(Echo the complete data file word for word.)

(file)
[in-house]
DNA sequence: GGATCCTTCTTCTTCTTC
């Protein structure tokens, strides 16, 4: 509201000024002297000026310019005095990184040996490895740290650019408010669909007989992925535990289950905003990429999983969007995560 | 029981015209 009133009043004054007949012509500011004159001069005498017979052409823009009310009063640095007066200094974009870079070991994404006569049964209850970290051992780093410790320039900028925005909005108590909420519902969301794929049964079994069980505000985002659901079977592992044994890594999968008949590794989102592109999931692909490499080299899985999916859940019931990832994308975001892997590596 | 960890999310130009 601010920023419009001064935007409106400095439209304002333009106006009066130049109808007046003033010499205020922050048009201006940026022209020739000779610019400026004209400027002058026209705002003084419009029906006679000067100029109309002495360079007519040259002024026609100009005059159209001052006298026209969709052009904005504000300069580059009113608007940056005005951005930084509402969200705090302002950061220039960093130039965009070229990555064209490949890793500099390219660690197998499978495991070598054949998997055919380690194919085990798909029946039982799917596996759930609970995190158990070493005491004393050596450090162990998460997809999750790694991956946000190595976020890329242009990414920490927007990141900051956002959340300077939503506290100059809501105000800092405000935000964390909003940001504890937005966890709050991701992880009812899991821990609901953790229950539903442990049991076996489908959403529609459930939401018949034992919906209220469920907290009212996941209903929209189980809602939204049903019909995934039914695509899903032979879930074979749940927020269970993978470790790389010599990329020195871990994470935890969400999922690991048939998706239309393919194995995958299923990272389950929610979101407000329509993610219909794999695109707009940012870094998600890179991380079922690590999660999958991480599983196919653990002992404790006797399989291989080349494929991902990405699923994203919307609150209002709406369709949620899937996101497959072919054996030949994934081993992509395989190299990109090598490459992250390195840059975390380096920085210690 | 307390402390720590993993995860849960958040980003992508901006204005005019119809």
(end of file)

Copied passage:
[in-house]
DNA sequence: GGATCCTTCTTCTTCTTC
């Protein structure tokens, strides 16, 4: 509201000024002297000026310019005095990184040996490895740290650019408010669909007989992925535990289950905003990429999983969007995560 | 029981015209 009133009043004054007949012509500011004159001069005498017979052409823009009310009063640095007066200094974009870079070991994404006569049964209850970290051992780093410790320039900028925005909005108590909420519902969301794929049964079994069980505000985002659901079977592992044994890594999968008949590794989102592109999931692909490499080299899985999916859940019931990832994308975001892997590596 | 960890999310130009 601010920023419009001064935007409106400095439209304002333009106006009066130049109808007046003033010499205020922050048009201006940026022209020739000779610019400026004209400027002058026209705002003084419009029906006679000067100029109309002495360079007519040259002024026609100009005059159209001052006298026209969709052009904005504000300069580059009113608007940056005005951005930084509402969200705090302002950061220039960093130039965009070229990555064209490949890793500099390219660690197998499978495991070598054949998997055919380690194919085990798909029946039982799917596996759930609970995190158990070493005491004393050596450090162990998460997809999750790694991956946000190595976020890329242009990414920490927007990141900051956002959340300077939503506290100059809501105000800092405000935000964390909003940001504890937005966890709050991701992880009812899991821990609901953790229950539903442990049991076996489908959403529609459930939401018949034992919906209220469920907290009212996941209903929209189980809602939204049903019909995934039914695509899903032979879930074979749940927020269970993978470790790389010599990329020195871990994470935890969400999922690991048939998706239309393919194995995958299923990272389950929610979101407000329509993610219909794999695109707009940012870094998600890179991380079922690590999660999958991480599983196919653990002992404790006797399989291989080349494929991902990405699923994203919307609150209002709406369709949620899937996101497959072919054996030949994934081993992509395989190299990109090598490459992250390195840059975390380096920085210690 | 307390402390720590993993995860849960958040980003992508901006204005005019119809």